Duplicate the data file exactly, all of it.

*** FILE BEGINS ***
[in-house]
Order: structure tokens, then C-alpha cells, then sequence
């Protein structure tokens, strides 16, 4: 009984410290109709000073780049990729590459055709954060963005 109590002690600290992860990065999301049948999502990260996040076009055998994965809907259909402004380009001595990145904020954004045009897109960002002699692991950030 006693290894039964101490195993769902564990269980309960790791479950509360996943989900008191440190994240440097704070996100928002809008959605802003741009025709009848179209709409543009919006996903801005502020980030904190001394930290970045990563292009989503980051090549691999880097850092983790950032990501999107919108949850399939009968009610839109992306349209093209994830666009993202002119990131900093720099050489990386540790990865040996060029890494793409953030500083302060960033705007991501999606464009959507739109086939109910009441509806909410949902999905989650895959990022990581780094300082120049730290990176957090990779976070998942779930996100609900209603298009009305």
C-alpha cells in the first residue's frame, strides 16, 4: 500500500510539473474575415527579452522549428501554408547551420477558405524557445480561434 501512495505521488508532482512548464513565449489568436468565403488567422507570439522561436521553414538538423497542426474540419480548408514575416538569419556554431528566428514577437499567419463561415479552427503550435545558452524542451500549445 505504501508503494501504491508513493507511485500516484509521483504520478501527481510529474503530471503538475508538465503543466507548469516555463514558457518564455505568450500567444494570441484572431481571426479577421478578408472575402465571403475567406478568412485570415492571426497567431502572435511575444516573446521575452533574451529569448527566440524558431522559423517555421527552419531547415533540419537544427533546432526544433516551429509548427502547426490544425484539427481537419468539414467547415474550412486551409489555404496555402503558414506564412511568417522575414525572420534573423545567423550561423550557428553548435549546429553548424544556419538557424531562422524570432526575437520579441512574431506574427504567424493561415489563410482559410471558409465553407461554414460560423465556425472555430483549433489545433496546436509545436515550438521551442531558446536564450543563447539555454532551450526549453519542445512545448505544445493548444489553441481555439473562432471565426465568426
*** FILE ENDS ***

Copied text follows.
[in-house]
Order: structure tokens, then C-alpha cells, then sequence
């Protein structure tokens, strides 16, 4: 009984410290109709000073780049990729590459055709954060963005 109590002690600290992860990065999301049948999502990260996040076009055998994965809907259909402004380009001595990145904020954004045009897109960002002699692991950030 006693290894039964101490195993769902564990269980309960790791479950509360996943989900008191440190994240440097704070996100928002809008959605802003741009025709009848179209709409543009919006996903801005502020980030904190001394930290970045990563292009989503980051090549691999880097850092983790950032990501999107919108949850399939009968009610839109992306349209093209994830666009993202002119990131900093720099050489990386540790990865040996060029890494793409953030500083302060960033705007991501999606464009959507739109086939109910009441509806909410949902999905989650895959990022990581780094300082120049730290990176957090990779976070998942779930996100609900209603298009009305």
C-alpha cells in the first residue's frame, strides 16, 4: 500500500510539473474575415527579452522549428501554408547551420477558405524557445480561434 501512495505521488508532482512548464513565449489568436468565403488567422507570439522561436521553414538538423497542426474540419480548408514575416538569419556554431528566428514577437499567419463561415479552427503550435545558452524542451500549445 505504501508503494501504491508513493507511485500516484509521483504520478501527481510529474503530471503538475508538465503543466507548469516555463514558457518564455505568450500567444494570441484572431481571426479577421478578408472575402465571403475567406478568412485570415492571426497567431502572435511575444516573446521575452533574451529569448527566440524558431522559423517555421527552419531547415533540419537544427533546432526544433516551429509548427502547426490544425484539427481537419468539414467547415474550412486551409489555404496555402503558414506564412511568417522575414525572420534573423545567423550561423550557428553548435549546429553548424544556419538557424531562422524570432526575437520579441512574431506574427504567424493561415489563410482559410471558409465553407461554414460560423465556425472555430483549433489545433496546436509545436515550438521551442531558446536564450543563447539555454532551450526549453519542445512545448505544445493548444489553441481555439473562432471565426465568426